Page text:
The appeal of paid content is growing. Last month, The New York Times embarked on one of the largest tests yet around paid content, introducing a subscription plan for the heaviest users of its site. The plan offers three digital subscription options across a variety of devices. All Digital Access-Web site, tablet, smartphone-costs $35 per month.
Meanwhile, printer R.R. Donnelley acquired Journalism Online and its Press+ service, which enables publishers to offer a variety of paid and metered content plans as well as mobile/tablet access, enhanced site functionality, and out-of-market-access.
However, paid content is far from a slam-dunk. The Atlantic has backed away from the launch of The Atlantic Premium, which would have offered a daily bundle of its online content for a monthly fee. "We’re taking a step back on our entire mobile/digital strategy and revisiting everything right now," says president Justin Smith. "We’re looking at the data from our apps so far and it begs the strategic question of whether we would consider any kind of metered model on the Web site. We’re not ready to make that decision at this point. Our current high-CPM, ad-supported model is working."
The New York Times recently announced a 26-week deep discount to try to get readers behind the new paywall (The Times says that more than 100,000 users are paying so far).
Smaller publishers are getting onboard as well. U.K.-based luxury title Lusso Magazine has introduced micropayment options for online premium content at its Web site that offer access to full-length features across up to five different devices. The payments will be processed through PayPal. While purchases are only made on the Web site (which receives about 40,000 unique visitors per month), a user can re-enter a supplied voucher code to read it on another device.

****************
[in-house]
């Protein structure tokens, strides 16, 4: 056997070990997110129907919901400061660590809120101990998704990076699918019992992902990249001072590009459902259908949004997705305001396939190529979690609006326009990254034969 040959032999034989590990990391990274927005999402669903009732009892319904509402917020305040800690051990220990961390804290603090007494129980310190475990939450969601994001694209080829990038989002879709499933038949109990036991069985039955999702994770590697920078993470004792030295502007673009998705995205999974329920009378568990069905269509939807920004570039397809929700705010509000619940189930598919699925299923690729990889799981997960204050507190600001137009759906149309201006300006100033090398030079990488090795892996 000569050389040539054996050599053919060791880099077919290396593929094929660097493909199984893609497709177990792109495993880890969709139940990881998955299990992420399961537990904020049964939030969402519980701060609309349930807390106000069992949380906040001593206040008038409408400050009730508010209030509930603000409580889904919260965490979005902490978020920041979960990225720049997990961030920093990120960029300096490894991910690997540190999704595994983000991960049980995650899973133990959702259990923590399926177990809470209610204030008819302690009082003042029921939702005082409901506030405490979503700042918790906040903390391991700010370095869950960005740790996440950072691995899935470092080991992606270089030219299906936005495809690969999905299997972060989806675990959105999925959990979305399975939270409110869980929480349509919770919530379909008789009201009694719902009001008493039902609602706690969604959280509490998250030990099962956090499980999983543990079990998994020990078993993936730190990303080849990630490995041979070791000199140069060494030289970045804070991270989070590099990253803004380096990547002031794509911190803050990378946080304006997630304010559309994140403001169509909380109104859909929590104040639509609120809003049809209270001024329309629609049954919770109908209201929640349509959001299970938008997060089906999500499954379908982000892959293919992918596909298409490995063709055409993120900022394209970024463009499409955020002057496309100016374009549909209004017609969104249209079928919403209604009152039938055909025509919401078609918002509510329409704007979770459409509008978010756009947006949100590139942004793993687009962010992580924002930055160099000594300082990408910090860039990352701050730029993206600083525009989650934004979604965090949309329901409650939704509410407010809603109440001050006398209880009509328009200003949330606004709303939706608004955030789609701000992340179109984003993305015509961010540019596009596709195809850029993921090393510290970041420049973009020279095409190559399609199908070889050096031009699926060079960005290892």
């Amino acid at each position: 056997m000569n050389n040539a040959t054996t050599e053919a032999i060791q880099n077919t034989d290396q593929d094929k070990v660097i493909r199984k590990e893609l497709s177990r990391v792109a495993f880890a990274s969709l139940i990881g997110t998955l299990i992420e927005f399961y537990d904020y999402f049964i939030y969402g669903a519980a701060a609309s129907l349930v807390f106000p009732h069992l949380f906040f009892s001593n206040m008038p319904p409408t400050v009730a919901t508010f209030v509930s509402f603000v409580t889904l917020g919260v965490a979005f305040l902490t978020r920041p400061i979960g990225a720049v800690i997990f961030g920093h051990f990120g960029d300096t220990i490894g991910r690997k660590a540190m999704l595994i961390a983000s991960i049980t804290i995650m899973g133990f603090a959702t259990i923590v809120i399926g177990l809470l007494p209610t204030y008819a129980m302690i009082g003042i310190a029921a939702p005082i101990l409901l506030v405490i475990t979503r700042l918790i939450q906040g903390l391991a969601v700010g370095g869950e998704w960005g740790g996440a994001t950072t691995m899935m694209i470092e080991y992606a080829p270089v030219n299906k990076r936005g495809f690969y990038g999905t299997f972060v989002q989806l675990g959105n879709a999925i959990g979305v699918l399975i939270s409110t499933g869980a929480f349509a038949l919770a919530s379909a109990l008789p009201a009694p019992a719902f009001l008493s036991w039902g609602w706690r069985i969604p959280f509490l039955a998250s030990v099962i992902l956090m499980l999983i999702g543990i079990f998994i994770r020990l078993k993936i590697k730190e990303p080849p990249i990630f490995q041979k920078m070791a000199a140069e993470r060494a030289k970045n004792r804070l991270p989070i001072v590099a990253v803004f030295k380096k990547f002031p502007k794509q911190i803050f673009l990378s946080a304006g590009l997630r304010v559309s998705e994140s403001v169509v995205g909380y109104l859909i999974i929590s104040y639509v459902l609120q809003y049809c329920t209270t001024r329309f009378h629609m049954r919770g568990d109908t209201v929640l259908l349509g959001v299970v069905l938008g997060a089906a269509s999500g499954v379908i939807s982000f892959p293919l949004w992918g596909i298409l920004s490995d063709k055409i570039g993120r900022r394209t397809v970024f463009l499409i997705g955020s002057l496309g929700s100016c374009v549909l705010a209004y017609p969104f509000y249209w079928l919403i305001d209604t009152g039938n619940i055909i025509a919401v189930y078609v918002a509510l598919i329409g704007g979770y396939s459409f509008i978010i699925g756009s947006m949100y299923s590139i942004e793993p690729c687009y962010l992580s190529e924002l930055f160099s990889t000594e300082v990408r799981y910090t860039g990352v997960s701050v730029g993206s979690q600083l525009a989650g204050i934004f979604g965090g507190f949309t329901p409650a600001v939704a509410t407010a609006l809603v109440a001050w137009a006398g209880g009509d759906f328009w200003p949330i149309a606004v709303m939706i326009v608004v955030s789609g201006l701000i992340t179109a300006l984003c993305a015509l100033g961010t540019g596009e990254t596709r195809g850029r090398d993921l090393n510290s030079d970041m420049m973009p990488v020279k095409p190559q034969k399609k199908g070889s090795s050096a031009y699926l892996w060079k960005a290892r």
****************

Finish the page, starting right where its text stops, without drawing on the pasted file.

While b-to-b publishing historically has been built around the premise of free content, it also has the best chance for converting to a paid model.
And not everything requires paywalls or metered programs. Last fall, UBM Electronics’ EE Times launched EE Times Confidential, a premium, subscription-based intelligence report. The report is a downloadable PDF that is currently published monthly and will increase to twice per month later in 2011 (a Web site offering current issues and archives will also be launched).
"When ad money is dwindling and whatever we do is defined by how much money we can bring in, [editors] are in a difficult situation to justify our existence," says EE Times content chief Junko Yoshida. "We’ve grown up in a world where the information is given away for free. We decided we wanted to change the game."
EE Times Confidential offers a look at new business models and tech trends; an overview of the marketplace; tracking of venture capital startups and market intelligence. "In this day and age, anyone can find the information if they really put their mind to it, but they don’t have time," says Yoshida. "We dig deeper and if we’re doing the extra legwork, we need to get paid for it."
While a PDF may seem hopelessly old-fashioned in the app age, Yoshida says that simple is often best. "Many of our clients said they wanted a PDF that they could just print out, grab and read it on the plane."
EE Times Confidential has close to 100 customers, with a price point of $497 per subscription.
UBM Electronics conducted a market survey with EE Times readers about price, content, delivery preference and frequency, with suggestions ranging from $99 to $2,500. "We didn’t want to give it up cheap," says Yoshida. "This is not a rewrite, this is a brand new product with fresh content. The information is what you say it’s worth-and around $500 is something people will go for."
The publisher is debating different paid content models going forward. While subscriptions are currently sold individually, groups subscriptions are a possibility as are site licenses, according to Yoshida.
"I’d like to pursue an underwriting model, so if you’re working for company that has 50 decision-makers, you will get EE Times Confidential as a gift," she says. "It’s a direct one-to-one way of communicating with customers."